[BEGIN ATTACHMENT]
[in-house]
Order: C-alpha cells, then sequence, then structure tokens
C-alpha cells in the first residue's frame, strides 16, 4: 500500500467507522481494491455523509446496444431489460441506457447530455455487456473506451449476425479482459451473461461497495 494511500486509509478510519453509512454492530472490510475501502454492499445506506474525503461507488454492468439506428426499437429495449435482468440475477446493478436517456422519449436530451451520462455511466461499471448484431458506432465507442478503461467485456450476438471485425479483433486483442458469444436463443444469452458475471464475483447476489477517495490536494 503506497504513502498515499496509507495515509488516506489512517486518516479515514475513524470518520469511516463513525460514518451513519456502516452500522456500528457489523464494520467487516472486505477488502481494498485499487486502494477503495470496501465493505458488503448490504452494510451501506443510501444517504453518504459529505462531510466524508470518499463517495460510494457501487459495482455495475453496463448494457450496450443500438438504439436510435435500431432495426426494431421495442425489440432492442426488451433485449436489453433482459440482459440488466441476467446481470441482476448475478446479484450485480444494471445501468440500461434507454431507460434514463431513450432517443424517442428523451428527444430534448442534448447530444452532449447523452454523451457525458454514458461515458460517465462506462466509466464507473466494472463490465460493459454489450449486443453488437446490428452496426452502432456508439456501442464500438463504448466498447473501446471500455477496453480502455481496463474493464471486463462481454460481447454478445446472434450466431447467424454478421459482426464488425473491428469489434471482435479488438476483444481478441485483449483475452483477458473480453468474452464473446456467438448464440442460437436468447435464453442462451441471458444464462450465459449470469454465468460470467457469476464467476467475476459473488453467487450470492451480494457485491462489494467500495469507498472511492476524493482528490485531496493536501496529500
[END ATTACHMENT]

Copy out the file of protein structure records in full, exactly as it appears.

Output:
[in-house]
Order: C-alpha cells, then sequence, then structure tokens
C-alpha cells in the first residue's frame, strides 16, 4: 500500500467507522481494491455523509446496444431489460441506457447530455455487456473506451449476425479482459451473461461497495 494511500486509509478510519453509512454492530472490510475501502454492499445506506474525503461507488454492468439506428426499437429495449435482468440475477446493478436517456422519449436530451451520462455511466461499471448484431458506432465507442478503461467485456450476438471485425479483433486483442458469444436463443444469452458475471464475483447476489477517495490536494 503506497504513502498515499496509507495515509488516506489512517486518516479515514475513524470518520469511516463513525460514518451513519456502516452500522456500528457489523464494520467487516472486505477488502481494498485499487486502494477503495470496501465493505458488503448490504452494510451501506443510501444517504453518504459529505462531510466524508470518499463517495460510494457501487459495482455495475453496463448494457450496450443500438438504439436510435435500431432495426426494431421495442425489440432492442426488451433485449436489453433482459440482459440488466441476467446481470441482476448475478446479484450485480444494471445501468440500461434507454431507460434514463431513450432517443424517442428523451428527444430534448442534448447530444452532449447523452454523451457525458454514458461515458460517465462506462466509466464507473466494472463490465460493459454489450449486443453488437446490428452496426452502432456508439456501442464500438463504448466498447473501446471500455477496453480502455481496463474493464471486463462481454460481447454478445446472434450466431447467424454478421459482426464488425473491428469489434471482435479488438476483444481478441485483449483475452483477458473480453468474452464473446456467438448464440442460437436468447435464453442462451441471458444464462450465459449470469454465468460470467457469476464467476467475476459473488453467487450470492451480494457485491462489494467500495469507498472511492476524493482528490485531496493536501496529500